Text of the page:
Everyone’s an Influencer

influencerIt’s tempting to look at the A-list bloggers, the uber-Twitter users, the people with massive followings, and say, “That’s an influencer!

True – as far as it goes. But what do we say about everyone else?

The same thing.

Yes, someone with a big network and large reach has outsized potential influence because of the audience size. But the person just getting started on Twitter may be a friend of the CEO of the company you will be working at next. That blogger with a relatively modest following may have a cousin who will be President of the United States in 12 years.

And that’s one of the wonderful “soft” returns on Networked Communications. There is serendipity involved. Unpredictable and unanticipated connections happen.

Example: someone who had recently connected with me on Twitter, and with whom I had had little or no direct contact, knew that I was involved in pharma, and when someone from a biotech company approached her with a need, she thought of me and made the connection. Which resulted in a consulting engagement. She was an influencer, even with the most tenuous of connections. And, as regularly happens, we’re now in more regular contact.

Everyone’s an influencer. Including you.

But wait, there’s more…!

As I sit here early on this Friday morning, I look forward to a lunchtime tweetup with some of my networking partners-in-crime here in the North Jersey area. This is our fourth monthly meeting, an event that just started because someone (I think Aimee Evans) said, “We should all meet up!” So we did. And now, as I look forward to a backyard cookout and hangout time with these folks, I don’t really think of them so much as “influencers” any more. They’re colleagues, interesting professionals, moving along the continuum from avatars to initial acquaintances to budding friends. Yes, we may well be able to bring influence to bear to help each other in coming days…I would expect so. But there will be bright eyes, warm hugs, and encouraging words. There will be stories told and laughter shared. And that’s plenty good enough influence no matter what anybody’s network “reach” may be. (Update: picture of the NJ gang below)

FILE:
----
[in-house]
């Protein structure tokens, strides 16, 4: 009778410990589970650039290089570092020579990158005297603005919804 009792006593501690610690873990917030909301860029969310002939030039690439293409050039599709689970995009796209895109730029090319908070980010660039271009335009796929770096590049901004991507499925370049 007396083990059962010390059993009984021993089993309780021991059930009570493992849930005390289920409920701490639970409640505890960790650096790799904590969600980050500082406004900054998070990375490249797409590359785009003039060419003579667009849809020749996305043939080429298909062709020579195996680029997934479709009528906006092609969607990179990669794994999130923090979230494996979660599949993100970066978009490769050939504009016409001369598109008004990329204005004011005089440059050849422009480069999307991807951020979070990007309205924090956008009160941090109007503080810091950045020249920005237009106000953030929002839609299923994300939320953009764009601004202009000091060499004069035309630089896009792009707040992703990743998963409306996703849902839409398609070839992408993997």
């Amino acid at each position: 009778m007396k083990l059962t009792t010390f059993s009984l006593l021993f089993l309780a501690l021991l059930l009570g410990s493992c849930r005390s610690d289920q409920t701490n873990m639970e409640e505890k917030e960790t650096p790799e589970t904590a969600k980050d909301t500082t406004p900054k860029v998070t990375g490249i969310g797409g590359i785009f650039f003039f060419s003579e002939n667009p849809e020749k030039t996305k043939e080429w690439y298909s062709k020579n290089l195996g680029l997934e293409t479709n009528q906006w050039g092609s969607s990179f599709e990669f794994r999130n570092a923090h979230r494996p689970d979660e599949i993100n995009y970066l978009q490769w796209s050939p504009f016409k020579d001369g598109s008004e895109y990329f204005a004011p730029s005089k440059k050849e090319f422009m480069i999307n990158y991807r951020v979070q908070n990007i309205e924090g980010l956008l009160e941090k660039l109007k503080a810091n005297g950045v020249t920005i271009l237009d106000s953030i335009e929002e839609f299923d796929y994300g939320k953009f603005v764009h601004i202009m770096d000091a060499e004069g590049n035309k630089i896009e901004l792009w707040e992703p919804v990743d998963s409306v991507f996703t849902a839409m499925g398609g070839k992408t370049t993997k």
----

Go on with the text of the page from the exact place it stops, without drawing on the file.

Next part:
NJ tweetup

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(Image credit)

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About Steve Woodruff
Steve Woodruff is a blogger, a Connection Agent, and a consultant in the pharma/healthcare industry. He specializes in helping people and companies make mutually beneficial connections.

6 Responses to Everyone’s an Influencer

  1. What a lovely way to put these marvelous on/off line relationships into perspective. That’s the magic of this social networking stuff. You connect in a meaningful way with truly marvelous people.

    Thanks, Steve.

  2. Thanks for this, Steve. Sometimes these smaller “influencers” turn out to become your biggest fans because they can more actively manage their social networking relationships. I definitely suggest connecting up in the offline world to further online relationships. Makes all the difference.

    You rock as always, Steve!

  3. This is a great way to sum up many of the wonderful returns we get from our investment in social networking. Many of my best connections via these vehicles are with people who don’t necessarily have the biggest personal brands or largest following. But they get me and I get them – and while it may start with a smile from one of their updates one day, it often leads to collaboration and friendship. It is a rich reward indeed.

    Great post!

  4. What a nice and thoughtful post! I agree with you. Influence in social media is about generosity and willingness to move things towards common goals.

    As today with the #followpharma experience, I am often overwhelmed by the time and energy people I met online spend on helping me out, adding to my thinking and collaborating with me.

    I am not saying this is a perfect selfless world. Let’s face it, we all must have strong egos to put ourselves out there (on our blogs, on twitter etc). Yet, there is a common spirit that makes people share when “offline“ they might retain and collaborate without being afraid of losing control.

    Explaining this to pharmacos and helping them create these relationships with their online communities is going to be the challenge in bringing social media to life for them…

  5. Mark says:

    great post!

  6. I agree 100% I have found our best referrals come from clients with a small loyal but following. They tend to be more real and not the follow the band wagon type.

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